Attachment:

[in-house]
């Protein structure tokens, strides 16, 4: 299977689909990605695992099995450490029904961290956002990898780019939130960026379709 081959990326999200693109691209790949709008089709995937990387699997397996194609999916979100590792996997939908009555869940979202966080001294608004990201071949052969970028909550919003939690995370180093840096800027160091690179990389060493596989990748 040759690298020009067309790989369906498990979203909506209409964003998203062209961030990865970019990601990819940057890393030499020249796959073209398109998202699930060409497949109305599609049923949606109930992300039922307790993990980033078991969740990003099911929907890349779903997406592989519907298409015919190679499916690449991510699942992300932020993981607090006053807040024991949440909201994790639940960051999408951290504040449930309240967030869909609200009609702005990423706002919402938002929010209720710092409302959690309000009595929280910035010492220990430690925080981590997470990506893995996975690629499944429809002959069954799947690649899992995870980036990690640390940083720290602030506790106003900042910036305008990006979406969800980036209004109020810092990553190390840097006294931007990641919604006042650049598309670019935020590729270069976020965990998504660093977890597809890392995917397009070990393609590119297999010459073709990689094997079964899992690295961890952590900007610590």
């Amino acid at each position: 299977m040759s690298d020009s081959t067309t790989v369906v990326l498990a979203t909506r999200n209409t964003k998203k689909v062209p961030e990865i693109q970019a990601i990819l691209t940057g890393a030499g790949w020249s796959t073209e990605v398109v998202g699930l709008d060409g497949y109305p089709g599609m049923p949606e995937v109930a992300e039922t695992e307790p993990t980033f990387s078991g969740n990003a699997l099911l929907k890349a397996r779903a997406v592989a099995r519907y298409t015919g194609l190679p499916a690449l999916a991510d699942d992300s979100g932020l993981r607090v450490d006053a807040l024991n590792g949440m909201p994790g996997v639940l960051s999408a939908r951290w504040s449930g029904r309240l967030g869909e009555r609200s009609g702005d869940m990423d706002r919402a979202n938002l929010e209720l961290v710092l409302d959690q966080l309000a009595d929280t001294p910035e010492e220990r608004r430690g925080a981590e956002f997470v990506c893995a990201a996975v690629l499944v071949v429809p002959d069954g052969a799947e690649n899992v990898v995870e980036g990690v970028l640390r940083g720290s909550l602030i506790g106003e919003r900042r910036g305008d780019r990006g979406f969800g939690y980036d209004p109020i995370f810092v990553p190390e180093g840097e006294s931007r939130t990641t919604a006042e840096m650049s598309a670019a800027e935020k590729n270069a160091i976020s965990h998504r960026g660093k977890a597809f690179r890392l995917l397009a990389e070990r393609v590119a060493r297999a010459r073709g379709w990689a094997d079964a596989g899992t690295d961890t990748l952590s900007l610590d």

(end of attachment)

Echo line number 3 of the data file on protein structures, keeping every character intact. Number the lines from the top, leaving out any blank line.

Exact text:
């Amino acid at each position: 299977m040759s690298d020009s081959t067309t790989v369906v990326l498990a979203t909506r999200n209409t964003k998203k689909v062209p961030e990865i693109q970019a990601i990819l691209t940057g890393a030499g790949w020249s796959t073209e990605v398109v998202g699930l709008d060409g497949y109305p089709g599609m049923p949606e995937v109930a992300e039922t695992e307790p993990t980033f990387s078991g969740n990003a699997l099911l929907k890349a397996r779903a997406v592989a099995r519907y298409t015919g194609l190679p499916a690449l999916a991510d699942d992300s979100g932020l993981r607090v450490d006053a807040l024991n590792g949440m909201p994790g996997v639940l960051s999408a939908r951290w504040s449930g029904r309240l967030g869909e009555r609200s009609g702005d869940m990423d706002r919402a979202n938002l929010e209720l961290v710092l409302d959690q966080l309000a009595d929280t001294p910035e010492e220990r608004r430690g925080a981590e956002f997470v990506c893995a990201a996975v690629l499944v071949v429809p002959d069954g052969a799947e690649n899992v990898v995870e980036g990690v970028l640390r940083g720290s909550l602030i506790g106003e919003r900042r910036g305008d780019r990006g979406f969800g939690y980036d209004p109020i995370f810092v990553p190390e180093g840097e006294s931007r939130t990641t919604a006042e840096m650049s598309a670019a800027e935020k590729n270069a160091i976020s965990h998504r960026g660093k977890a597809f690179r890392l995917l397009a990389e070990r393609v590119a060493r297999a010459r073709g379709w990689a094997d079964a596989g899992t690295d961890t990748l952590s900007l610590d």